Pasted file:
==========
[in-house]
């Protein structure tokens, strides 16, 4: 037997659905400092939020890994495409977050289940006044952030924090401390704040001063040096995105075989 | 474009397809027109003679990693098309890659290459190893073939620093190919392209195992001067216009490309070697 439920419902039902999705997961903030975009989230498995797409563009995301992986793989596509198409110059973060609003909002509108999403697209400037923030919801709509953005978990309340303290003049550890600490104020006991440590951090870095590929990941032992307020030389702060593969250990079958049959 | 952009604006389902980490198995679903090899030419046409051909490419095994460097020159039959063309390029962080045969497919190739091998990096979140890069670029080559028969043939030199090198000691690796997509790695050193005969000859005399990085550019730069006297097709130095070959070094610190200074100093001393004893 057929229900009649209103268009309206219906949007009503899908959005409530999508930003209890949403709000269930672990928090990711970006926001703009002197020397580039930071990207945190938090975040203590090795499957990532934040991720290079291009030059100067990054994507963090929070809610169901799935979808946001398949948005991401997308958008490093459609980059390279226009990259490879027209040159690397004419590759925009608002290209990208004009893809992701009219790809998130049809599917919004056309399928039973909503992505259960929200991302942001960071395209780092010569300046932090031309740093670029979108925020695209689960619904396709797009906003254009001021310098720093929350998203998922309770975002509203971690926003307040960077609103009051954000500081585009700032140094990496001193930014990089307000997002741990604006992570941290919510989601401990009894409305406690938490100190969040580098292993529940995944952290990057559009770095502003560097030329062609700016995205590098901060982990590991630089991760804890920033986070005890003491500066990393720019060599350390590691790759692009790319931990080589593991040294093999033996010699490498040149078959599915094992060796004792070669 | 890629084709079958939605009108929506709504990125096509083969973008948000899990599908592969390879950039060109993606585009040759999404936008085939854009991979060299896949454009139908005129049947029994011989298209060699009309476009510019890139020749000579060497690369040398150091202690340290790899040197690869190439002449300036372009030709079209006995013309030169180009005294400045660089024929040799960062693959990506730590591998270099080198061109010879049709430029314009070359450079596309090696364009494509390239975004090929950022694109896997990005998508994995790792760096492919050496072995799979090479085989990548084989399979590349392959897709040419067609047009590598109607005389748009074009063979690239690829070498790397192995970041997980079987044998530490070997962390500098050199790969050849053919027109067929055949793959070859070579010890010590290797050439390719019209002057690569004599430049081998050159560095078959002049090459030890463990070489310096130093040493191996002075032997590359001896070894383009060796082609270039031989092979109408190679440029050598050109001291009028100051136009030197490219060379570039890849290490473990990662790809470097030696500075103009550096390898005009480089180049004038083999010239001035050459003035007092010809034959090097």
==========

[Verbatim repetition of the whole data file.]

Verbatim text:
[in-house]
């Protein structure tokens, strides 16, 4: 037997659905400092939020890994495409977050289940006044952030924090401390704040001063040096995105075989 | 474009397809027109003679990693098309890659290459190893073939620093190919392209195992001067216009490309070697 439920419902039902999705997961903030975009989230498995797409563009995301992986793989596509198409110059973060609003909002509108999403697209400037923030919801709509953005978990309340303290003049550890600490104020006991440590951090870095590929990941032992307020030389702060593969250990079958049959 | 952009604006389902980490198995679903090899030419046409051909490419095994460097020159039959063309390029962080045969497919190739091998990096979140890069670029080559028969043939030199090198000691690796997509790695050193005969000859005399990085550019730069006297097709130095070959070094610190200074100093001393004893 057929229900009649209103268009309206219906949007009503899908959005409530999508930003209890949403709000269930672990928090990711970006926001703009002197020397580039930071990207945190938090975040203590090795499957990532934040991720290079291009030059100067990054994507963090929070809610169901799935979808946001398949948005991401997308958008490093459609980059390279226009990259490879027209040159690397004419590759925009608002290209990208004009893809992701009219790809998130049809599917919004056309399928039973909503992505259960929200991302942001960071395209780092010569300046932090031309740093670029979108925020695209689960619904396709797009906003254009001021310098720093929350998203998922309770975002509203971690926003307040960077609103009051954000500081585009700032140094990496001193930014990089307000997002741990604006992570941290919510989601401990009894409305406690938490100190969040580098292993529940995944952290990057559009770095502003560097030329062609700016995205590098901060982990590991630089991760804890920033986070005890003491500066990393720019060599350390590691790759692009790319931990080589593991040294093999033996010699490498040149078959599915094992060796004792070669 | 890629084709079958939605009108929506709504990125096509083969973008948000899990599908592969390879950039060109993606585009040759999404936008085939854009991979060299896949454009139908005129049947029994011989298209060699009309476009510019890139020749000579060497690369040398150091202690340290790899040197690869190439002449300036372009030709079209006995013309030169180009005294400045660089024929040799960062693959990506730590591998270099080198061109010879049709430029314009070359450079596309090696364009494509390239975004090929950022694109896997990005998508994995790792760096492919050496072995799979090479085989990548084989399979590349392959897709040419067609047009590598109607005389748009074009063979690239690829070498790397192995970041997980079987044998530490070997962390500098050199790969050849053919027109067929055949793959070859070579010890010590290797050439390719019209002057690569004599430049081998050159560095078959002049090459030890463990070489310096130093040493191996002075032997590359001896070894383009060796082609270039031989092979109408190679440029050598050109001291009028100051136009030197490219060379570039890849290490473990990662790809470097030696500075103009550096390898005009480089180049004038083999010239001035050459003035007092010809034959090097």